We thought that this group of students was highly engaged, had great communication skills, and were high achievers. Their intelligent questions and ability to understand power distribution, HVAC controls, and the design process within a short time shows that the future is bright for engineering and the world.

If you are interested in becoming involved with Purdue Bound, please check out https://www.purdue.edu/purduebound.

Loren Horan is a Shareholder and Project Manager at Applied Engineering Services.

Purdue Bound Career Day

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Purdue Bound Career Day

The Saturday morning started out cold, but the Purdue Bound (formerly Science Bound) Career Day kicked off with great warmth as the excited students learned about jobs and opportunities within STEAM (science, technology, engineering, agriculture, and math) fields. Applied Engineering Services served as a corporate sponsor for the event, along with Purdue University, Raytheon, Bowen Engineering, Rolls-Royce, Dow AgroSciences, and Eli Lilly and Company. Each firm gave the students a quick “day in the life” of an engineer, scientist, designer, researcher, or programmer.

Mike Jamieson and I talked with students about the type of work Applied does within the consulting engineering industry. We described how Applied utilizes engineering knowledge to provide HVAC designs, plumbing design, power distribution, and telecommunications connectivity, and how our work utilizes math, science, and engineering, and technology to create warm and inviting environments. We gave a broad overview of healthcare design to the students, touching on how HVAC designs can be best implemented to reduce the spread of infections in hospitals. Power distribution from the utility company down to the receptacles was also generally described.

The students were actively engaged with some of the hands-on devices that we demonstrated. Mike described energy efficiencies in the HVAC realm by showing how a small ventilation recovery device works and how sensible and latent energy is transferred through the cross-baffle heat recovery membrane. The plate and frame heat exchanger spurred several questions from the students. On the electrical side, the manual motor starter and medium voltage cable drew the most interest. I helped break down the electrical concepts behind the equipment, which allowed the students to better understand how the parts and pieces all work together to create a complete building system.

The morning included a panel discussion with previous Purdue Bound graduates describing their college and life experiences, and wrapped up with a motivational speech by Purdue All-American Running Back LeRoy Keyes and his wife, Monica. The students and career volunteers noted that it was a great experience, and everyone appreciated Rolls-Royce’s hospitality in hosting the event at their facility.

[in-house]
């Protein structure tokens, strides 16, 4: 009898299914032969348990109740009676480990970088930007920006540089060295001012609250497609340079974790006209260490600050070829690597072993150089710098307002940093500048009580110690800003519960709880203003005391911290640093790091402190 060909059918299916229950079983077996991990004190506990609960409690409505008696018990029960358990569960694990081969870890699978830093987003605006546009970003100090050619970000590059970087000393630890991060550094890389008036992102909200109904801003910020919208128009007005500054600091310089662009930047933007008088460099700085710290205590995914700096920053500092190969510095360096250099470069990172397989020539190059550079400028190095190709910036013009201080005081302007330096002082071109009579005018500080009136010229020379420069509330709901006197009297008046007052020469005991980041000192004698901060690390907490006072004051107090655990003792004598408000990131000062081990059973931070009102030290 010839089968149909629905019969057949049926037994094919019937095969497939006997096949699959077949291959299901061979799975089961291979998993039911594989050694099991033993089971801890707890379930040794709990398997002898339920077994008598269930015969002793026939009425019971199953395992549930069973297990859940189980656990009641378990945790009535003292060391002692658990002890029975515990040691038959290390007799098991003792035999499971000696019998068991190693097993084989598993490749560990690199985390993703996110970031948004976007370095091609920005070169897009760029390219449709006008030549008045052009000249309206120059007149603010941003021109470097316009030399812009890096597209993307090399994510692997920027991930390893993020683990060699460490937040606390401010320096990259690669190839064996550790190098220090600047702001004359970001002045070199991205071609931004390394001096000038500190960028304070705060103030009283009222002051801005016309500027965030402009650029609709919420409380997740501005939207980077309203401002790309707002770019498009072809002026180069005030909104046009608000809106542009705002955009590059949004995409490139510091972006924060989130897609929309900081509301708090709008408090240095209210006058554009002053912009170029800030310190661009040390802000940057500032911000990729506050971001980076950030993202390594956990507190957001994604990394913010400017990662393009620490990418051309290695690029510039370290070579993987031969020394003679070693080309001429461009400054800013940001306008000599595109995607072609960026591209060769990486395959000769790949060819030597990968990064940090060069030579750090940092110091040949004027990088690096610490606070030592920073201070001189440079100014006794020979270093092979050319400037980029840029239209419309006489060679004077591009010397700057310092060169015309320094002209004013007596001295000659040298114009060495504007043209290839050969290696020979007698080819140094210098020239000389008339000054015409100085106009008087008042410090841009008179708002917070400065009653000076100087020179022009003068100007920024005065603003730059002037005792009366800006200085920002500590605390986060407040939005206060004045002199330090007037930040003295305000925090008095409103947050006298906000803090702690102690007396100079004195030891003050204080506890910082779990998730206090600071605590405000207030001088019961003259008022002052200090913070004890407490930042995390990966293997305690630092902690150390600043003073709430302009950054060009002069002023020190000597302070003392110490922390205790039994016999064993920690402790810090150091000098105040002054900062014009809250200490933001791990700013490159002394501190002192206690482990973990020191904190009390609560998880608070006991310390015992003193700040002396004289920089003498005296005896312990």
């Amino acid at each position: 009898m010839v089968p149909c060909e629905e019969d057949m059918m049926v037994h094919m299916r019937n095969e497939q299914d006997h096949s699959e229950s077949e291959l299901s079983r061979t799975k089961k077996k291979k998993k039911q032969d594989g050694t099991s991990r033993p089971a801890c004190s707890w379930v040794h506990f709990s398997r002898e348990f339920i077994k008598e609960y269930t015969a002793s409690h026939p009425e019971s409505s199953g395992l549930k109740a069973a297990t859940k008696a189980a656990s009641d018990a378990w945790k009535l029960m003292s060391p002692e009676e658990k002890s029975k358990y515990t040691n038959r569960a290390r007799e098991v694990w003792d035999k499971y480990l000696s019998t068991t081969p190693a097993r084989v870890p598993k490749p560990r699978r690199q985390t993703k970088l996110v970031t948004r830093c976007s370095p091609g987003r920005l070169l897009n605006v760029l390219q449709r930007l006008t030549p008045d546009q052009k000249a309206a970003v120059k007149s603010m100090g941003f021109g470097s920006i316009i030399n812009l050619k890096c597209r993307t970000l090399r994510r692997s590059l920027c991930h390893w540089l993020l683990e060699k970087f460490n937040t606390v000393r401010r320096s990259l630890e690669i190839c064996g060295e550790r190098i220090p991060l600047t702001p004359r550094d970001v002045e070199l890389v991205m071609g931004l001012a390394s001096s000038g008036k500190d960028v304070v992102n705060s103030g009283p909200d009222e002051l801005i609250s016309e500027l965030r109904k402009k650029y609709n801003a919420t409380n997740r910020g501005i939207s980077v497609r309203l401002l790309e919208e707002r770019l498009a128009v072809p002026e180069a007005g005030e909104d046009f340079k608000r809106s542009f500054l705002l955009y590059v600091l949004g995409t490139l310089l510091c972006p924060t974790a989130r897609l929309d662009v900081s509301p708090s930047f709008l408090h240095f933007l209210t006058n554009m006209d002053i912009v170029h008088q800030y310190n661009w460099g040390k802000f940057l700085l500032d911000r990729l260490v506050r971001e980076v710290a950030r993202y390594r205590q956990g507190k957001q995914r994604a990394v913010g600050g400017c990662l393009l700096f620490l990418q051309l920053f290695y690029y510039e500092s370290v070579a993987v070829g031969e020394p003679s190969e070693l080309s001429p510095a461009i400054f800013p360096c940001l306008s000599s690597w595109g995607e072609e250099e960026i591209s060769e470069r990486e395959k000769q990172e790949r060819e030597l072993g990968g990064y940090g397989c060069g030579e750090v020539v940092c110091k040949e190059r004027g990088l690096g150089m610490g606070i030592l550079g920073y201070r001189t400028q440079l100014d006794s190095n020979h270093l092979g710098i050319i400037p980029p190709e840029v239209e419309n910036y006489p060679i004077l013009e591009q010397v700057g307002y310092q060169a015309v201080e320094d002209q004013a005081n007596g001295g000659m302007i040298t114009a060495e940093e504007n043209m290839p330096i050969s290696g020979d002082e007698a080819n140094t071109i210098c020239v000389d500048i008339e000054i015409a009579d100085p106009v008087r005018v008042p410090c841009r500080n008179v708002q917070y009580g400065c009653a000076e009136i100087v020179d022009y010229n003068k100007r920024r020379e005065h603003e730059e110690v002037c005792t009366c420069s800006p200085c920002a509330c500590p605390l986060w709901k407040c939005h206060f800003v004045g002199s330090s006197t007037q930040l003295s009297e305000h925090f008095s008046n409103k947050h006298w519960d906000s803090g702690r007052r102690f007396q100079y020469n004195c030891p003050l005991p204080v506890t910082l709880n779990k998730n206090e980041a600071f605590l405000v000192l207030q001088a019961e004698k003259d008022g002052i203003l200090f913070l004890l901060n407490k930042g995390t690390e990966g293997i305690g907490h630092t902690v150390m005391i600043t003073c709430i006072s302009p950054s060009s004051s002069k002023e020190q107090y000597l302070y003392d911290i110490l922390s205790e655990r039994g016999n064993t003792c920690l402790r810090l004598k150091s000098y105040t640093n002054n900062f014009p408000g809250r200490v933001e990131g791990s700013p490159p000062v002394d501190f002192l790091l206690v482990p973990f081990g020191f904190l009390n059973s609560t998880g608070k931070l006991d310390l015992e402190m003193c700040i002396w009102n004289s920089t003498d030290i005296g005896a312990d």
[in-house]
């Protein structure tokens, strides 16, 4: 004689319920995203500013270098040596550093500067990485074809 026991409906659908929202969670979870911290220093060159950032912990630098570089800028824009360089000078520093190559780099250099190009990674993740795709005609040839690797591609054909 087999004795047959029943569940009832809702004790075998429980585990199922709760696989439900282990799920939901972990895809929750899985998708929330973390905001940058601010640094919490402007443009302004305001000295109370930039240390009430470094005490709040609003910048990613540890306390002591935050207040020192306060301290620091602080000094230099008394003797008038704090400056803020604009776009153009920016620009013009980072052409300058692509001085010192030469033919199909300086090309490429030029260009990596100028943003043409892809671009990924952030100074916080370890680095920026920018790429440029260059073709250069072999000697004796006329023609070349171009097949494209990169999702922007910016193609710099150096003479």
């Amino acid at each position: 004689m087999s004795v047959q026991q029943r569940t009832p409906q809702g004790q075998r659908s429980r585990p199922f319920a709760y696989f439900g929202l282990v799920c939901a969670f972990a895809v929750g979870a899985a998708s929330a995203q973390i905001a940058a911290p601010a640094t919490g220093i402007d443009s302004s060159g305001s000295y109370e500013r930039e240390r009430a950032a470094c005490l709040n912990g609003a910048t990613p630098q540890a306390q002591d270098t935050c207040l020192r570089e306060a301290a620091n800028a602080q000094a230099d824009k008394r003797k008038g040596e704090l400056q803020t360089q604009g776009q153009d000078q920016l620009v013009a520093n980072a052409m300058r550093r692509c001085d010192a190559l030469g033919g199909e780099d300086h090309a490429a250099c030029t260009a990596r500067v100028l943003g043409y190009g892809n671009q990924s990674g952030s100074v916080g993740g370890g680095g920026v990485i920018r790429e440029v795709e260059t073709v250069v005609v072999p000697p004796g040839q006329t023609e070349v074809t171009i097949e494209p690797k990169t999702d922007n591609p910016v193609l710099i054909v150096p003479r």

Loren Horan is a Shareholder and Project Manager at Applied Engineering Services.

Mike Jamieson speaking with Purdue Bound students

Mike Jamieson speaking with Purdue Bound students

Science Bound Parent Meeting

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Science Bound Parent Meeting

Applied Engineering Services is a long-time partner of the Science Bound program, a Purdue University/Indianapolis Public Schools partnership where a student who successfully completes the program is given the opportunity for paid tuition at Purdue University. We have supported Science Bound for nearly a decade as an advisory board member, at the annual career fair, through summer internships of rising high school seniors, and financially.

Recently, I met with the parents of Science Bound students to describe what it takes to be an engineer. We discussed the various types of engineers, the importance of writing, spelling, and communications skills in addition to the typical math and science courses, good study habits and time management, and the importance of being a leader through extracurricular activities.

The meeting wrapped up with a discussion on the commitment required to be successful in the engineering program at Purdue University (ranked 6th in the nation and 26th in the word for engineering schools according to US News and Word Report). Engineering school requires hard studies and every student has to want it/earn it. Getting practical experience during college, through internships and co-op programs, is also a must for the graduating engineer.

Ralph Power is an Owner and Principal at Applied Engineering Services.

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IU Kokomo Golf Outing

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IU Kokomo Golf Outing

We recently supported Indiana University Kokomo at their annual golf outing at the Wildcat Creek Golf Course. Applied served as an event sponsor as well as a participant, fielding a seasoned foursome consisting of Frank St. John, John Yoder, Tim Anderson, and Dave Marshall. A damp start gave way to mild temperatures that saw players changing from jackets to sunglasses as the sun came out midway through the outing. We had a good showing coming into the clubhouse at 4 under par, but alas finished well off of the podium. Although the team struggled with lackluster performance on some of the shorter par 3 holes, they struck well and true on the longer fairways. All in all, it was a great day to be out on the links supporting Indiana University.

Applied’s work can be seen on the Kokomo campus in the Nursing Simulation Labs in the East Building and in the current renovation of the campus’ Main Building.

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Photos courtesy of Dave Marshall and IU Kokomo